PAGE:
Why study economics?

A career in Economics…it's much more than you think from American Economic Association on Vimeo.

Look are the American Economics Association’s website for what careers follow after an economics degree, career earnings, and more…

Or, check out this site sponsored by the Royal Economic Society. Here you will find, among many other things, what you can expect to earn (in the UK) with a Bachelor’s degree in Economics:

Most lucrative degrees, 10 years on (UK data):

DegreeWomen’s salariesMen’s salaries
Medicine£45,400£55,300
Economics£38,200£42,000
Engineering and technology£23,200£31,200
Law£26,200£30,100
Physical Sciences£24,800£29,800
Education£24,400£29,600
Architecture£22,500£28,600
Maths and Computer science£22,000£26,800
Business£22,000£26,500
History and philosophy£23,200£26,500
Social sciences£20,500£26,200
Biological sciences£23,800£25,200
European languages and literature£26,400£25,000
Linguistics and classics£23,200£24,100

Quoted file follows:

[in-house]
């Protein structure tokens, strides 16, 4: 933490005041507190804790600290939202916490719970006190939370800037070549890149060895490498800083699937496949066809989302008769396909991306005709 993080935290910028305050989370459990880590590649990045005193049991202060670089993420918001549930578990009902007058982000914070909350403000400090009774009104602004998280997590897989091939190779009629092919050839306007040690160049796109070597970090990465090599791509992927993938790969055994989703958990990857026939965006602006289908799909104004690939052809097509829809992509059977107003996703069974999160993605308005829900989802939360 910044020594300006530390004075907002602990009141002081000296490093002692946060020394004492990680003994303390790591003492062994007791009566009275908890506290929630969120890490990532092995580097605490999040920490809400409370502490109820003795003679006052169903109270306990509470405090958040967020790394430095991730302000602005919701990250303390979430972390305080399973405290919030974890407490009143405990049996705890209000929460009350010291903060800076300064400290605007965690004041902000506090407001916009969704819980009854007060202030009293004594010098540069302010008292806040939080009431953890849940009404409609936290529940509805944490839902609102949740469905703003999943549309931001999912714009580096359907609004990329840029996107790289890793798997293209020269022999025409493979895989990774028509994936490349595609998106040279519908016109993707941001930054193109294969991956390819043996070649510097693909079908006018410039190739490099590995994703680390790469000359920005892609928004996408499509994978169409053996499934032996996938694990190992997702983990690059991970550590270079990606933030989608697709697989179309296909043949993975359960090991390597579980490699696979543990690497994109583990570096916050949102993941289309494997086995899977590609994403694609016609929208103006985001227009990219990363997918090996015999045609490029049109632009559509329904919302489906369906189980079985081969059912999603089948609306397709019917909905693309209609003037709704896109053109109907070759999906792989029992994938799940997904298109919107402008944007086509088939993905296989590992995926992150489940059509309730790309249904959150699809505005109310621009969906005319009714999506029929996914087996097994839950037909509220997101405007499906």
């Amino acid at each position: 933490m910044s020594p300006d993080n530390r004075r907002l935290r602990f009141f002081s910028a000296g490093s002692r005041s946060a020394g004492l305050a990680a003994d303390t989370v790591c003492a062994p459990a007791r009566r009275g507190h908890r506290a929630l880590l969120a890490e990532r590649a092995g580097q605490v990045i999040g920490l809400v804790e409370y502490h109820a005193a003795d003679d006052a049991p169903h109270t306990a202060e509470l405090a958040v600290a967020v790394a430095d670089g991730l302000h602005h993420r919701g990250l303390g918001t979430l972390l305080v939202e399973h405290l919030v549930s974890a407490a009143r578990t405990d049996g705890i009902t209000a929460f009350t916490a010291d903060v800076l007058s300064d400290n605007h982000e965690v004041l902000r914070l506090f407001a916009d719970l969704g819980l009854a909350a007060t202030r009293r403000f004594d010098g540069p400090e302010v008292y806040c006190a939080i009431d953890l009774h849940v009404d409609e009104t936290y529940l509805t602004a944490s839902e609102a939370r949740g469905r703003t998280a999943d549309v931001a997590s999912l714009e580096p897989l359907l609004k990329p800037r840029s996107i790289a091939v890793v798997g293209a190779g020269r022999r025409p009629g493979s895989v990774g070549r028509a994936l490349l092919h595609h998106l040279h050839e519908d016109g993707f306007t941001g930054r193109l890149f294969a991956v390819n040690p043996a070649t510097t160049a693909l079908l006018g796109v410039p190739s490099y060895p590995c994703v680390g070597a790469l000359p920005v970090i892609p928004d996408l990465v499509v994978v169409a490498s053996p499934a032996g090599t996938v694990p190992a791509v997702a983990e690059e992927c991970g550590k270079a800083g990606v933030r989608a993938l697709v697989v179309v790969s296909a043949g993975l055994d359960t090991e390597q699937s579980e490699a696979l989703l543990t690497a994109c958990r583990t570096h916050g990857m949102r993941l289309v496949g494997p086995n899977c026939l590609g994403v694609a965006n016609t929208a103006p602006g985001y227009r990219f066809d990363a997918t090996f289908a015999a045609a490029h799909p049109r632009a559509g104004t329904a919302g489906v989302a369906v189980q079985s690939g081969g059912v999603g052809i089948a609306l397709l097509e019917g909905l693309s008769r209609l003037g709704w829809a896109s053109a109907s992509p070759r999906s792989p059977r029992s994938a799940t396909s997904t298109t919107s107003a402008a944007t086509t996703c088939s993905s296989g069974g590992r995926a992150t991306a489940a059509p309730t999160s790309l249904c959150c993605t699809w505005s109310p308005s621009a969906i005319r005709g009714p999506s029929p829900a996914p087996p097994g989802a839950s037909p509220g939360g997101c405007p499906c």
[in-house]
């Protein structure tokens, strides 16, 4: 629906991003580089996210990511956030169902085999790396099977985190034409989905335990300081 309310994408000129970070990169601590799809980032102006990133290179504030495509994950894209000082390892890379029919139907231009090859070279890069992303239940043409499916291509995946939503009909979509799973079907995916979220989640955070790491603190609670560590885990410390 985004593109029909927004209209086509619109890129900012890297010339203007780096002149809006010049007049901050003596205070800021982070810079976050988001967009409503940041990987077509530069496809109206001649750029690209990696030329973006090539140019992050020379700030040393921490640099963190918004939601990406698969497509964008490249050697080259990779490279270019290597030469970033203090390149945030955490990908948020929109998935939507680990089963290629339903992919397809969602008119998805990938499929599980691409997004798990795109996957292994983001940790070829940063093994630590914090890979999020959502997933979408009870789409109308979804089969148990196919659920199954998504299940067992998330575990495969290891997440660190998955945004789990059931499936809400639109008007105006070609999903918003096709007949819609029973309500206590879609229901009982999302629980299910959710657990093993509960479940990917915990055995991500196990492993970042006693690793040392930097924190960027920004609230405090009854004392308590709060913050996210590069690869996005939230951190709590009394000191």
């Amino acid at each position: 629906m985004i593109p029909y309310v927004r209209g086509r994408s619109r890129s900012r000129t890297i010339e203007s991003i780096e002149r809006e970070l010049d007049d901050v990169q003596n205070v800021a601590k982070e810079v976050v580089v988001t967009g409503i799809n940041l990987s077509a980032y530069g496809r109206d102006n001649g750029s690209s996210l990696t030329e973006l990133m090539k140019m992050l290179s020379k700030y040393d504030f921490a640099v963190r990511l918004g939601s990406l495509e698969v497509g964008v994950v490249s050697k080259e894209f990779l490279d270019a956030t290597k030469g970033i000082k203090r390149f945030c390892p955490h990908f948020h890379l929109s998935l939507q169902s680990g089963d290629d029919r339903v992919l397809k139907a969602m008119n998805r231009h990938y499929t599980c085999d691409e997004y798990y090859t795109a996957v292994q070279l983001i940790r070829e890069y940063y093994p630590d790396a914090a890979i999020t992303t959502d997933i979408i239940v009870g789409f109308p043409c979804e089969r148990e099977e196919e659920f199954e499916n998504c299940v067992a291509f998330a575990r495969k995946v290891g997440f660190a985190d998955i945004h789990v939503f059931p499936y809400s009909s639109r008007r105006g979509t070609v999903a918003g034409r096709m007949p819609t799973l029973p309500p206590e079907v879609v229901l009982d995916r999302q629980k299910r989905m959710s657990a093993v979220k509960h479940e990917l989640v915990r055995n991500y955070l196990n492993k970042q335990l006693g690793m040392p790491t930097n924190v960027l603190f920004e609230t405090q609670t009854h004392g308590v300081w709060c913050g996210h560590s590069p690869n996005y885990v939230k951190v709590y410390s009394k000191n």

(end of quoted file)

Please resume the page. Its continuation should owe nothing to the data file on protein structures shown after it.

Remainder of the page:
Veterinary and agriculture£18,900£21,400
Mass communication£18,100£19,300
Creative arts£14,500£17,900
Base: Median annual salary
Source: IFS and BBC

It is also interesting to note that it is estimated that around 12% of male economics graduates earned above £100,000 some ten years after graduation; by contrast, 6% of those studying medicine or law earned more than £100,000. In terms of females, it is estimated that around 9% of economics graduates earned above £100,000 some ten years after graduation; by contrast, just 1% of those studying medicine and 3% of those studying law did so (Institute for Fiscal Studies).
—Source: http://whystudyeconomics.ac.uk/after-you-graduate/how-much-more-will-you-earn-with-economics/

And a recent The Economist article shows that

Subjects which include some element of maths are well-rewarded. Our analysis finds that the five fields with the highest salaries are medicine, veterinary science, economics, engineering and mathematics.